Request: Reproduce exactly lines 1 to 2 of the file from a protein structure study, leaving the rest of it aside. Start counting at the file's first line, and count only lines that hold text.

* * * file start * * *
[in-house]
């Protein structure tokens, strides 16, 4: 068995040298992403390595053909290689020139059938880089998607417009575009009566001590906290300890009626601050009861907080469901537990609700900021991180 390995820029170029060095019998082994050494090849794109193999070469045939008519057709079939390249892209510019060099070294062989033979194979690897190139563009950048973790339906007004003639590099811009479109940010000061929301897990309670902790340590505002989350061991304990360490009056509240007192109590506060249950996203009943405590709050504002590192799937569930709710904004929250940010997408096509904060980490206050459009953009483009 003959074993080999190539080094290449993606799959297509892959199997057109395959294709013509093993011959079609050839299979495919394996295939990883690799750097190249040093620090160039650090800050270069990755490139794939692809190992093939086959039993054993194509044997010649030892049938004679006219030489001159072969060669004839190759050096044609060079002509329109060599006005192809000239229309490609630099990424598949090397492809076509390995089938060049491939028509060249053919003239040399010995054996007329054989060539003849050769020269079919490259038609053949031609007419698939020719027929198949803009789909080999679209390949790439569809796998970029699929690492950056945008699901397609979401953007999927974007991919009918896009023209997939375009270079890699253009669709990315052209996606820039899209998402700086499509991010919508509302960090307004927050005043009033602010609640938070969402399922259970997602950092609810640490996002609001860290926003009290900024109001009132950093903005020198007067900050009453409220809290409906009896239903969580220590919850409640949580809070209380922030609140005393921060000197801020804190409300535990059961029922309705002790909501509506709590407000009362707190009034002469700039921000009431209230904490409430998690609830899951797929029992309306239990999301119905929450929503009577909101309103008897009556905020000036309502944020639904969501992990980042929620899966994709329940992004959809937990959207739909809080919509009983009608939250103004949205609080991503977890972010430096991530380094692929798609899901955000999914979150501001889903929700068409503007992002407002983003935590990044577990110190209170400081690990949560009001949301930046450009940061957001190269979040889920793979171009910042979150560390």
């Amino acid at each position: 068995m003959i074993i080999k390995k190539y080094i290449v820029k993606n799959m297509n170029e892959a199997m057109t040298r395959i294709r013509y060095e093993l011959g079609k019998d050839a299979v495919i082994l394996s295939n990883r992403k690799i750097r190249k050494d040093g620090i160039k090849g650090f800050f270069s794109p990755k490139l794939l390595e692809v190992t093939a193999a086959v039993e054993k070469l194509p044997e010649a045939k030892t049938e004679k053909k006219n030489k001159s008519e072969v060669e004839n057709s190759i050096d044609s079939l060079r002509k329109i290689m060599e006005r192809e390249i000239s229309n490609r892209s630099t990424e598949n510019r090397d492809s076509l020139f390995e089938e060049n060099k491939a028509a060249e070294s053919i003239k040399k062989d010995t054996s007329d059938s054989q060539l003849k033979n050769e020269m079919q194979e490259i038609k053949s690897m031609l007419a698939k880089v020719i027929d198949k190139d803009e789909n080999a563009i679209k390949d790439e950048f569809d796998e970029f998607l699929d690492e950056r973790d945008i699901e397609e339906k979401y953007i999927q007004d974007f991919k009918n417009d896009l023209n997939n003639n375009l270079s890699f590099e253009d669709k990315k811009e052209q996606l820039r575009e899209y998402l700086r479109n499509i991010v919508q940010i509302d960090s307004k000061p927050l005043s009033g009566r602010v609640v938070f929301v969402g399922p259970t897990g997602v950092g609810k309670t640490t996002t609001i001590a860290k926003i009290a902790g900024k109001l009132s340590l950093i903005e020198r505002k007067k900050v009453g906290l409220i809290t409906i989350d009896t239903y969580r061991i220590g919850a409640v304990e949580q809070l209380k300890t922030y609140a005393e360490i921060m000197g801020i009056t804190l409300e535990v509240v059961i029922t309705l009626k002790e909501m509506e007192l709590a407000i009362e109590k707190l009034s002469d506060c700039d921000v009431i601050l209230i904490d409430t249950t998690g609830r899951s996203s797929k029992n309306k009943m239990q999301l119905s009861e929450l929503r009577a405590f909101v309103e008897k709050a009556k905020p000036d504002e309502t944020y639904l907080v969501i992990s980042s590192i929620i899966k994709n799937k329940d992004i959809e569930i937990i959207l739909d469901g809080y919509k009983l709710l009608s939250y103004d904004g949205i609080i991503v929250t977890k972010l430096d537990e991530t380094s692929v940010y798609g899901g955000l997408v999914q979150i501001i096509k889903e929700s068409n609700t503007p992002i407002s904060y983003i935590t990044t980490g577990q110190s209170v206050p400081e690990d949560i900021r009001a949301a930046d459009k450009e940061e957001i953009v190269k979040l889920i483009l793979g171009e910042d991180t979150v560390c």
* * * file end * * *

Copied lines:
[in-house]
């Protein structure tokens, strides 16, 4: 068995040298992403390595053909290689020139059938880089998607417009575009009566001590906290300890009626601050009861907080469901537990609700900021991180 390995820029170029060095019998082994050494090849794109193999070469045939008519057709079939390249892209510019060099070294062989033979194979690897190139563009950048973790339906007004003639590099811009479109940010000061929301897990309670902790340590505002989350061991304990360490009056509240007192109590506060249950996203009943405590709050504002590192799937569930709710904004929250940010997408096509904060980490206050459009953009483009 003959074993080999190539080094290449993606799959297509892959199997057109395959294709013509093993011959079609050839299979495919394996295939990883690799750097190249040093620090160039650090800050270069990755490139794939692809190992093939086959039993054993194509044997010649030892049938004679006219030489001159072969060669004839190759050096044609060079002509329109060599006005192809000239229309490609630099990424598949090397492809076509390995089938060049491939028509060249053919003239040399010995054996007329054989060539003849050769020269079919490259038609053949031609007419698939020719027929198949803009789909080999679209390949790439569809796998970029699929690492950056945008699901397609979401953007999927974007991919009918896009023209997939375009270079890699253009669709990315052209996606820039899209998402700086499509991010919508509302960090307004927050005043009033602010609640938070969402399922259970997602950092609810640490996002609001860290926003009290900024109001009132950093903005020198007067900050009453409220809290409906009896239903969580220590919850409640949580809070209380922030609140005393921060000197801020804190409300535990059961029922309705002790909501509506709590407000009362707190009034002469700039921000009431209230904490409430998690609830899951797929029992309306239990999301119905929450929503009577909101309103008897009556905020000036309502944020639904969501992990980042929620899966994709329940992004959809937990959207739909809080919509009983009608939250103004949205609080991503977890972010430096991530380094692929798609899901955000999914979150501001889903929700068409503007992002407002983003935590990044577990110190209170400081690990949560009001949301930046450009940061957001190269979040889920793979171009910042979150560390």